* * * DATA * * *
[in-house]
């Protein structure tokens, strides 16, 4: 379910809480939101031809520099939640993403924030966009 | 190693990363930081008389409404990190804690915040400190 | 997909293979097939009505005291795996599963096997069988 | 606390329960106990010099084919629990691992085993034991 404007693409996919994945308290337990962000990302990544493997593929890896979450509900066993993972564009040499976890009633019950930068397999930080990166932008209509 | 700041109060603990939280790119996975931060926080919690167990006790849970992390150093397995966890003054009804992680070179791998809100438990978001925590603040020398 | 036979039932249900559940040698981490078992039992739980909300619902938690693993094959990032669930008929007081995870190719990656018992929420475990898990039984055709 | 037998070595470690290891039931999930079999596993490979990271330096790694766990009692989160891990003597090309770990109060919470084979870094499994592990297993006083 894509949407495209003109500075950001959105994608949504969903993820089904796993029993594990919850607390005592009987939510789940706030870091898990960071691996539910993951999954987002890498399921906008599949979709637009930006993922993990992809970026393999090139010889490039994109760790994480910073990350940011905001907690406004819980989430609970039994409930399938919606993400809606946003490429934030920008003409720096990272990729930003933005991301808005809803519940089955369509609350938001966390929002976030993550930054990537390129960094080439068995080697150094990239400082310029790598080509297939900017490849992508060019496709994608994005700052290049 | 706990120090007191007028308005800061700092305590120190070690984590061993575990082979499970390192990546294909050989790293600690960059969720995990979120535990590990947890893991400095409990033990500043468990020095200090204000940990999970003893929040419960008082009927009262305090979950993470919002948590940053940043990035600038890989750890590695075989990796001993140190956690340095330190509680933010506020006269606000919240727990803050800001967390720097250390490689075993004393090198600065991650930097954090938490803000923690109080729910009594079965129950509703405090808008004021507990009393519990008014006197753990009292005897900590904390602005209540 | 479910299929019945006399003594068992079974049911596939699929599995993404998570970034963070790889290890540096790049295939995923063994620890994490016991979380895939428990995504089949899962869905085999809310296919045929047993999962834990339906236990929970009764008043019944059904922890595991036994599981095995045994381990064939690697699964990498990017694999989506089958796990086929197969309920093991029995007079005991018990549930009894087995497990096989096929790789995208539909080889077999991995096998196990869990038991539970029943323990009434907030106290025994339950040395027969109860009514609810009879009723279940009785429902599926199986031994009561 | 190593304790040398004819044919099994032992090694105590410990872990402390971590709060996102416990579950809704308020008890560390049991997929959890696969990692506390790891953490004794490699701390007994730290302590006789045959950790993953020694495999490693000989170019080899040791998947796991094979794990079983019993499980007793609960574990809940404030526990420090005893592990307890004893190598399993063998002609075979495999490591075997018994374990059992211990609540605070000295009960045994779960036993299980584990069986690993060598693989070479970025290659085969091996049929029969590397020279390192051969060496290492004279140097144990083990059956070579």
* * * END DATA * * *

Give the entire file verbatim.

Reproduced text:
[in-house]
């Protein structure tokens, strides 16, 4: 379910809480939101031809520099939640993403924030966009 | 190693990363930081008389409404990190804690915040400190 | 997909293979097939009505005291795996599963096997069988 | 606390329960106990010099084919629990691992085993034991 404007693409996919994945308290337990962000990302990544493997593929890896979450509900066993993972564009040499976890009633019950930068397999930080990166932008209509 | 700041109060603990939280790119996975931060926080919690167990006790849970992390150093397995966890003054009804992680070179791998809100438990978001925590603040020398 | 036979039932249900559940040698981490078992039992739980909300619902938690693993094959990032669930008929007081995870190719990656018992929420475990898990039984055709 | 037998070595470690290891039931999930079999596993490979990271330096790694766990009692989160891990003597090309770990109060919470084979870094499994592990297993006083 894509949407495209003109500075950001959105994608949504969903993820089904796993029993594990919850607390005592009987939510789940706030870091898990960071691996539910993951999954987002890498399921906008599949979709637009930006993922993990992809970026393999090139010889490039994109760790994480910073990350940011905001907690406004819980989430609970039994409930399938919606993400809606946003490429934030920008003409720096990272990729930003933005991301808005809803519940089955369509609350938001966390929002976030993550930054990537390129960094080439068995080697150094990239400082310029790598080509297939900017490849992508060019496709994608994005700052290049 | 706990120090007191007028308005800061700092305590120190070690984590061993575990082979499970390192990546294909050989790293600690960059969720995990979120535990590990947890893991400095409990033990500043468990020095200090204000940990999970003893929040419960008082009927009262305090979950993470919002948590940053940043990035600038890989750890590695075989990796001993140190956690340095330190509680933010506020006269606000919240727990803050800001967390720097250390490689075993004393090198600065991650930097954090938490803000923690109080729910009594079965129950509703405090808008004021507990009393519990008014006197753990009292005897900590904390602005209540 | 479910299929019945006399003594068992079974049911596939699929599995993404998570970034963070790889290890540096790049295939995923063994620890994490016991979380895939428990995504089949899962869905085999809310296919045929047993999962834990339906236990929970009764008043019944059904922890595991036994599981095995045994381990064939690697699964990498990017694999989506089958796990086929197969309920093991029995007079005991018990549930009894087995497990096989096929790789995208539909080889077999991995096998196990869990038991539970029943323990009434907030106290025994339950040395027969109860009514609810009879009723279940009785429902599926199986031994009561 | 190593304790040398004819044919099994032992090694105590410990872990402390971590709060996102416990579950809704308020008890560390049991997929959890696969990692506390790891953490004794490699701390007994730290302590006789045959950790993953020694495999490693000989170019080899040791998947796991094979794990079983019993499980007793609960574990809940404030526990420090005893592990307890004893190598399993063998002609075979495999490591075997018994374990059992211990609540605070000295009960045994779960036993299980584990069986690993060598693989070479970025290659085969091996049929029969590397020279390192051969060496290492004279140097144990083990059956070579």